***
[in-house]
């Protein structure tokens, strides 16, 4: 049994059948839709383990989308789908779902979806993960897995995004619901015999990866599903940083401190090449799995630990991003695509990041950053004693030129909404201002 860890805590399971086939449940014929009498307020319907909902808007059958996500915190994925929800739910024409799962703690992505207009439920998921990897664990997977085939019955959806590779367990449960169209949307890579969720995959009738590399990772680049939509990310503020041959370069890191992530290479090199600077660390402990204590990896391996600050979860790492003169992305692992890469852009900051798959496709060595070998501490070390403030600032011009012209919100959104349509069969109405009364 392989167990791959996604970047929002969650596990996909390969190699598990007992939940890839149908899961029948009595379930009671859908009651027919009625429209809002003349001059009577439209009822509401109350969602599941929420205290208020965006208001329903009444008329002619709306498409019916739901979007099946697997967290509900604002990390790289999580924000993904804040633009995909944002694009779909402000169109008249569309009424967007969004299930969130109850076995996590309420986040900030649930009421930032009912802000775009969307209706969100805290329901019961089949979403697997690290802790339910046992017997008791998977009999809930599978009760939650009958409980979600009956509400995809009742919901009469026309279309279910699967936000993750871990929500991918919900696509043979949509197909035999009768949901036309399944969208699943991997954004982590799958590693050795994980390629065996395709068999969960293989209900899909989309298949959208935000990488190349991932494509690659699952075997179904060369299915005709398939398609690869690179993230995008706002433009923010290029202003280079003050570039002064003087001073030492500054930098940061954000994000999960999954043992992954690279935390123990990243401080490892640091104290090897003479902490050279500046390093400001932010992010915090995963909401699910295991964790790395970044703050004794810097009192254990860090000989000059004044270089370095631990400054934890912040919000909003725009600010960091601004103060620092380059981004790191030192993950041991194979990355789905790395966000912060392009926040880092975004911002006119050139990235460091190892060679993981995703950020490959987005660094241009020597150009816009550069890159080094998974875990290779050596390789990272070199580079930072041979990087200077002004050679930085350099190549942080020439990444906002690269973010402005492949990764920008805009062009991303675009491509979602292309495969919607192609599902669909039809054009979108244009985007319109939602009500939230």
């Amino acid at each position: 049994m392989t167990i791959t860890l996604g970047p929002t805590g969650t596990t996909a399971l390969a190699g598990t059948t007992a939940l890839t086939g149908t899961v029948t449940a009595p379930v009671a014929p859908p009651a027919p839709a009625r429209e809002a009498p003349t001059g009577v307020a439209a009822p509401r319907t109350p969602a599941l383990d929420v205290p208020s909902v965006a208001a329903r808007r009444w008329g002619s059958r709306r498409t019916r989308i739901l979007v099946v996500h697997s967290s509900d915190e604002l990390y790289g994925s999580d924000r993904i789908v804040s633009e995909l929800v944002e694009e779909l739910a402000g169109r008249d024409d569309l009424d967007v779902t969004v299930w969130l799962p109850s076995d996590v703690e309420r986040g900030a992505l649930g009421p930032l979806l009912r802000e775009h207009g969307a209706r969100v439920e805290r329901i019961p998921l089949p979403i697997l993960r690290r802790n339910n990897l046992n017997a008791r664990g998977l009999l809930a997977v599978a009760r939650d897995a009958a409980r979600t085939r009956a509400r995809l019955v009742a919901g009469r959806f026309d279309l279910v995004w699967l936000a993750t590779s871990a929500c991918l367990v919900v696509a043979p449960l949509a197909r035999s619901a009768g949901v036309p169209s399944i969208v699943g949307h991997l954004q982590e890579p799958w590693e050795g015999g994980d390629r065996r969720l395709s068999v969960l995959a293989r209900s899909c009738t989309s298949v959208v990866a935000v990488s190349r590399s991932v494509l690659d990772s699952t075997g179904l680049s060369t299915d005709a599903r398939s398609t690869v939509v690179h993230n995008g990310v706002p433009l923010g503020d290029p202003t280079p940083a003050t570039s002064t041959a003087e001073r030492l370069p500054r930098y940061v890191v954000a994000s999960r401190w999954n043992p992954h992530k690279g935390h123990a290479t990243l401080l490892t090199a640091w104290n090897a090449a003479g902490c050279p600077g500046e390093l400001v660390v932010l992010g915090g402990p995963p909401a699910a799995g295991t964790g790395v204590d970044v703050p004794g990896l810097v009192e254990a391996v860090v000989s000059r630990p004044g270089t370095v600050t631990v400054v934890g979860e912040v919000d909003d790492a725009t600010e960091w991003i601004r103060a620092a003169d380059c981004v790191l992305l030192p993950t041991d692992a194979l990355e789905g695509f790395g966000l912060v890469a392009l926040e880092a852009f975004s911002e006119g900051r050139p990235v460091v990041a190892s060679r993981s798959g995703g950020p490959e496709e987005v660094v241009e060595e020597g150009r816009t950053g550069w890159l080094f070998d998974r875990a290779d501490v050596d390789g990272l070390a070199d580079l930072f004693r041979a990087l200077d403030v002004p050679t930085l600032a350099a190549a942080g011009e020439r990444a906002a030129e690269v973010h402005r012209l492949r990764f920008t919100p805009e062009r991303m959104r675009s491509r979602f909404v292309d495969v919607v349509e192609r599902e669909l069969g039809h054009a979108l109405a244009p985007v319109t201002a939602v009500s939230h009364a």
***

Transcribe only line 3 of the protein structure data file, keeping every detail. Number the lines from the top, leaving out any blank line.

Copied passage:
């Amino acid at each position: 049994m392989t167990i791959t860890l996604g970047p929002t805590g969650t596990t996909a399971l390969a190699g598990t059948t007992a939940l890839t086939g149908t899961v029948t449940a009595p379930v009671a014929p859908p009651a027919p839709a009625r429209e809002a009498p003349t001059g009577v307020a439209a009822p509401r319907t109350p969602a599941l383990d929420v205290p208020s909902v965006a208001a329903r808007r009444w008329g002619s059958r709306r498409t019916r989308i739901l979007v099946v996500h697997s967290s509900d915190e604002l990390y790289g994925s999580d924000r993904i789908v804040s633009e995909l929800v944002e694009e779909l739910a402000g169109r008249d024409d569309l009424d967007v779902t969004v299930w969130l799962p109850s076995d996590v703690e309420r986040g900030a992505l649930g009421p930032l979806l009912r802000e775009h207009g969307a209706r969100v439920e805290r329901i019961p998921l089949p979403i697997l993960r690290r802790n339910n990897l046992n017997a008791r664990g998977l009999l809930a997977v599978a009760r939650d897995a009958a409980r979600t085939r009956a509400r995809l019955v009742a919901g009469r959806f026309d279309l279910v995004w699967l936000a993750t590779s871990a929500c991918l367990v919900v696509a043979p449960l949509a197909r035999s619901a009768g949901v036309p169209s399944i969208v699943g949307h991997l954004q982590e890579p799958w590693e050795g015999g994980d390629r065996r969720l395709s068999v969960l995959a293989r209900s899909c009738t989309s298949v959208v990866a935000v990488s190349r590399s991932v494509l690659d990772s699952t075997g179904l680049s060369t299915d005709a599903r398939s398609t690869v939509v690179h993230n995008g990310v706002p433009l923010g503020d290029p202003t280079p940083a003050t570039s002064t041959a003087e001073r030492l370069p500054r930098y940061v890191v954000a994000s999960r401190w999954n043992p992954h992530k690279g935390h123990a290479t990243l401080l490892t090199a640091w104290n090897a090449a003479g902490c050279p600077g500046e390093l400001v660390v932010l992010g915090g402990p995963p909401a699910a799995g295991t964790g790395v204590d970044v703050p004794g990896l810097v009192e254990a391996v860090v000989s000059r630990p004044g270089t370095v600050t631990v400054v934890g979860e912040v919000d909003d790492a725009t600010e960091w991003i601004r103060a620092a003169d380059c981004v790191l992305l030192p993950t041991d692992a194979l990355e789905g695509f790395g966000l912060v890469a392009l926040e880092a852009f975004s911002e006119g900051r050139p990235v460091v990041a190892s060679r993981s798959g995703g950020p490959e496709e987005v660094v241009e060595e020597g150009r816009t950053g550069w890159l080094f070998d998974r875990a290779d501490v050596d390789g990272l070390a070199d580079l930072f004693r041979a990087l200077d403030v002004p050679t930085l600032a350099a190549a942080g011009e020439r990444a906002a030129e690269v973010h402005r012209l492949r990764f920008t919100p805009e062009r991303m959104r675009s491509r979602f909404v292309d495969v919607v349509e192609r599902e669909l069969g039809h054009a979108l109405a244009p985007v319109t201002a939602v009500s939230h009364a």